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What is public consultation?

Public consultation can be defined as:

...the dynamic process of dialogue between individuals or groups, based on a genuine exchange of views, and normally with the objective of influencing decisions, policies or programmes of action. [1]
...two-way exchange of information between the Corporation and the public before decisions are made. It is an open and accountable process allowing individuals and groups to participate in the decision-making process of the Corporation. [2]
...a local attempt to seek the views of a broad constituency of persons. User involvement is a local attempt to include organized groups of service users in the planning, and occasionally the management, of such services.[3]


The definition offered above gives a broad overview as to what constitutes public consultation. In practice, the variety of forms that public consultation exercises take, vary widely. In some respects the activities involved are similar to that of traditional research methods, such as surveys typically designed to extract attitudinal, behavioural and demographic information.

Increasingly however, processes of public consultation are involving more open forms of dialogue such as focus groups and citizens juries.

Think about these consultation techniques... all require some sort of information gathering and communication process and this is where ICTs come in. If we consider the wide range of information communication technologies that exist and their capability to collapse time and space, their potential to facilitate your consultation is well worth exploring.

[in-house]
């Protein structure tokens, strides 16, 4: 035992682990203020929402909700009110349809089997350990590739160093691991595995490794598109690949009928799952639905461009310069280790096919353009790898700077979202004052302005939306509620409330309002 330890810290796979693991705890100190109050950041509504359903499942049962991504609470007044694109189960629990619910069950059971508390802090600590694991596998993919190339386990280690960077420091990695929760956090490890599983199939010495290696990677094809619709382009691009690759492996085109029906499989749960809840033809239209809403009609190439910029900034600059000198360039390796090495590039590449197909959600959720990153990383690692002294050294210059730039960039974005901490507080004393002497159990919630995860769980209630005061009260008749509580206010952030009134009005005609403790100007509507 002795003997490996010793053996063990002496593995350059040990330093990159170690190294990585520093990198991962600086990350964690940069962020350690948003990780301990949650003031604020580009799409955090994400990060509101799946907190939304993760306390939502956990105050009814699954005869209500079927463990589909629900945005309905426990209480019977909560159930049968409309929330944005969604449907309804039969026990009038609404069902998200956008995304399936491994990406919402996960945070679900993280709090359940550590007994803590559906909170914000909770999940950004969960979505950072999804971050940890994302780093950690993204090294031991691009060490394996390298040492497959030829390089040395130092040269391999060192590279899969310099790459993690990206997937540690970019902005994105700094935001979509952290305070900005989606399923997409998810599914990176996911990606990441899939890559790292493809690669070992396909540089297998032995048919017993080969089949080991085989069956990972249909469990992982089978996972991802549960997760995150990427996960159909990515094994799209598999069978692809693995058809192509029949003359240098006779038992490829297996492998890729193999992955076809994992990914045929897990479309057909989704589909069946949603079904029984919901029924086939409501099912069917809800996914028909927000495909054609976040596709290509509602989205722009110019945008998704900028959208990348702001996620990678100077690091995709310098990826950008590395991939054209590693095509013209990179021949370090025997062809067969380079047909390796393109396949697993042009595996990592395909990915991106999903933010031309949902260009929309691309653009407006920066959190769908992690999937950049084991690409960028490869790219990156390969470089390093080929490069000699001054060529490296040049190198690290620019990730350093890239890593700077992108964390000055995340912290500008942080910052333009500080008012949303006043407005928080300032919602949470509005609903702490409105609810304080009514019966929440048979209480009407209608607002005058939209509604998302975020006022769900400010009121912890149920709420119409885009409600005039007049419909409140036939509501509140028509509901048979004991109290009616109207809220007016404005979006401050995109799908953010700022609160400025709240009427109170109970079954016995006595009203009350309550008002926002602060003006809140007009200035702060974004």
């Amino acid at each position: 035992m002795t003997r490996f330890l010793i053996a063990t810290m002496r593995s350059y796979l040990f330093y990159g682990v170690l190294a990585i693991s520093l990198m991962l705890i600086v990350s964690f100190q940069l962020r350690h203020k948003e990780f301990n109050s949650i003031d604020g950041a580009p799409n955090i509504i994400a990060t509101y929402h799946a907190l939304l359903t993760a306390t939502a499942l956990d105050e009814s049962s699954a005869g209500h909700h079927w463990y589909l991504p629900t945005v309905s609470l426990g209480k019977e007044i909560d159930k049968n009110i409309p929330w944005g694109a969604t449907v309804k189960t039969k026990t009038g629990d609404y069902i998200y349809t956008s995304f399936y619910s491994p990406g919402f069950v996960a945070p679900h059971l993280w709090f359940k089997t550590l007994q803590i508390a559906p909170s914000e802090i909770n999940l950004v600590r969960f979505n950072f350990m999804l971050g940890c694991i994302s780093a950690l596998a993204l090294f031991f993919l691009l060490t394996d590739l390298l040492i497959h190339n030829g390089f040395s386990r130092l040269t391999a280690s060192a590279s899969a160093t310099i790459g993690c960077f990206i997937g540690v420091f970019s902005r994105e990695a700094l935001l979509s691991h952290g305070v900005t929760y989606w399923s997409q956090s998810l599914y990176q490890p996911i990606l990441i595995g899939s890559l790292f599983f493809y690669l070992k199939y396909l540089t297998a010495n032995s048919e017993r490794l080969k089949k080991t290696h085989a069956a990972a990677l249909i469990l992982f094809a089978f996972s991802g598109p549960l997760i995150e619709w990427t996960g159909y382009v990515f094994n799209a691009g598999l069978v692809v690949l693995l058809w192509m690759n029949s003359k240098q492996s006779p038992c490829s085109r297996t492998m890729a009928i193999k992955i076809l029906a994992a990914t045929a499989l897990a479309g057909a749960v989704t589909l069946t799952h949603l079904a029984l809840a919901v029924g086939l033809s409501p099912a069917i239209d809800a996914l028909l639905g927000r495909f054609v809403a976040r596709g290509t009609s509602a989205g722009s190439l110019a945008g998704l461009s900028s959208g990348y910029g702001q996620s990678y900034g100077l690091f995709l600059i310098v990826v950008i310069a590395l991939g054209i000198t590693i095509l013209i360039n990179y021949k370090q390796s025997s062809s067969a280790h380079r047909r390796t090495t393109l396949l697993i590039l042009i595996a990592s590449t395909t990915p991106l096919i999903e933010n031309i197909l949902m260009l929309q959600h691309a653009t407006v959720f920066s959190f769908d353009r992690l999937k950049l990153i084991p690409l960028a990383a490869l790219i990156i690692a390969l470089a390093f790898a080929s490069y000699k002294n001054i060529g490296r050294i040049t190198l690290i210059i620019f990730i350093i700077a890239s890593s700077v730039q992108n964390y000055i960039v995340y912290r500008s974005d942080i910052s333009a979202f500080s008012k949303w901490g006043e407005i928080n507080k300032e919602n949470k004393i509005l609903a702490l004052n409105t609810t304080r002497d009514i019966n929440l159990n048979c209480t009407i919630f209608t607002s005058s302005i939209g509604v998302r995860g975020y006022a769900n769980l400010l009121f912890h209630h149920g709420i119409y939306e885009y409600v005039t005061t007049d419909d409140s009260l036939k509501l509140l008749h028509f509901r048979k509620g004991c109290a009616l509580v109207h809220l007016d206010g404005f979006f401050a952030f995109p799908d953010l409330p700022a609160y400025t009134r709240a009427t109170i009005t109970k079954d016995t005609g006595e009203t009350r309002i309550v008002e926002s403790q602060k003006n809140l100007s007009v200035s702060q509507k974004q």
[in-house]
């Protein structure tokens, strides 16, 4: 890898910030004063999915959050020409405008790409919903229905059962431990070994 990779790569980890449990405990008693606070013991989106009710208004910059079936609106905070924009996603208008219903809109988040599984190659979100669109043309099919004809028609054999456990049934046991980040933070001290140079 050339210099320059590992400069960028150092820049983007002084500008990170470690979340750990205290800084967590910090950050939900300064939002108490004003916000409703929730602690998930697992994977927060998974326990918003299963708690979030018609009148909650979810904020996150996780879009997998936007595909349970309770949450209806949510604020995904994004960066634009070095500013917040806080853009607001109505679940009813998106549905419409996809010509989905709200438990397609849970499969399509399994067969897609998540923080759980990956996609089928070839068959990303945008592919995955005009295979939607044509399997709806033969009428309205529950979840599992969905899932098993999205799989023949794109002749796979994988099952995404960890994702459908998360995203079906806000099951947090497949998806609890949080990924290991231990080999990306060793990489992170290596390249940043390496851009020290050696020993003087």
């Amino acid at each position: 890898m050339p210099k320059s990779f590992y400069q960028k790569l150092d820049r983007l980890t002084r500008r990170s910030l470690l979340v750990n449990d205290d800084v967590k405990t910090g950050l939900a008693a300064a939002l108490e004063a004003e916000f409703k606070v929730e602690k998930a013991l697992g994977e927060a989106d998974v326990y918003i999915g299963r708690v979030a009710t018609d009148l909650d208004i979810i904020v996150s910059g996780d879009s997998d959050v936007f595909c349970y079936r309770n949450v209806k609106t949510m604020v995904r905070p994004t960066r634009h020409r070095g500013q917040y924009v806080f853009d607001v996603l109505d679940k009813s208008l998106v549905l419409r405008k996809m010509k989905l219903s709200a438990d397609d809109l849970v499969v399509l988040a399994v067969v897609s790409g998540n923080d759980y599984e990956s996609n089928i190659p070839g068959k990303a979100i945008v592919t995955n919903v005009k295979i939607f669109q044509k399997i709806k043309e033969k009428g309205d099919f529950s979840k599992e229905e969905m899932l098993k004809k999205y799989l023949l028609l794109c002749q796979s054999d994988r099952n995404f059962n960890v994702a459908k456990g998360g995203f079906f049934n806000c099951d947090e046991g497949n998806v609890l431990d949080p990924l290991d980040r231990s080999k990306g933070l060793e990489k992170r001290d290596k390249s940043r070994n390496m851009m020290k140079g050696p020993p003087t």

What is e-consultation?

The concept of e-consultation is a relatively new one and concerns the use of information and communication technologies (ICTs) to enable participation in public consultation.

E-consultation is the use of electronic computing and communication technologies in consultation processes and is complimentary to existing practices. To find out more please visit http://www.e-consultation.org/

Some of the commonly asked questions:

  1. I've never heard of it. What is it in a nutshell?
  2. What is consultation?
  3. What is the difference between consultation and e-consultation?
  4. What exactly is 'consultation' and 'e-consultation'? What is the difference between the two?
  5. Do we need to have website to run e-consultation?
  6. How e-consultation is useful/helpful in doing proposed consultation process?
  7. What are the benefits/drawbacks of doing e-consultation for my organisation?
  8. What are the main techniques?
  9. what are the kind of e-techniques I can use?
  10. What are examples of its use?
  11. What are the examples of successful e-consultation?

Why e-consultation?

E-consultation has value added in terms of the time, costs, participation rates, engagement levels and dissemination processes associated with completing a successful consultation. The use of Information communication technologies (ICT) can facilitate a number of tasks: 1) information transfer, 2) dialogue support, 3) problem exploration and solving, 4) measurement of needs and preferences, 5) joint document writing. Within this guide you will find detailed explanation of the nature of the benefits with accompanying examples.

  1. Why should I think of using e-consultation?
  2. When is it appropiate to use e-consulation in instead of or in tandem with traditional methods.
  3. What are the benefits to me in using e-consultation and e-technology?


  1. The Consultation Institute: The Consultation Charter 2004
  2. Waterfront Toronto
  3. Harrison, S. and Mort M.(1998) Which Champions, Which People? Public and User Involvement in Health Care as a Technology of Legitimation. Social Policy and Administration, Blackwell Publishing. 32(1), pp. 60-70(11)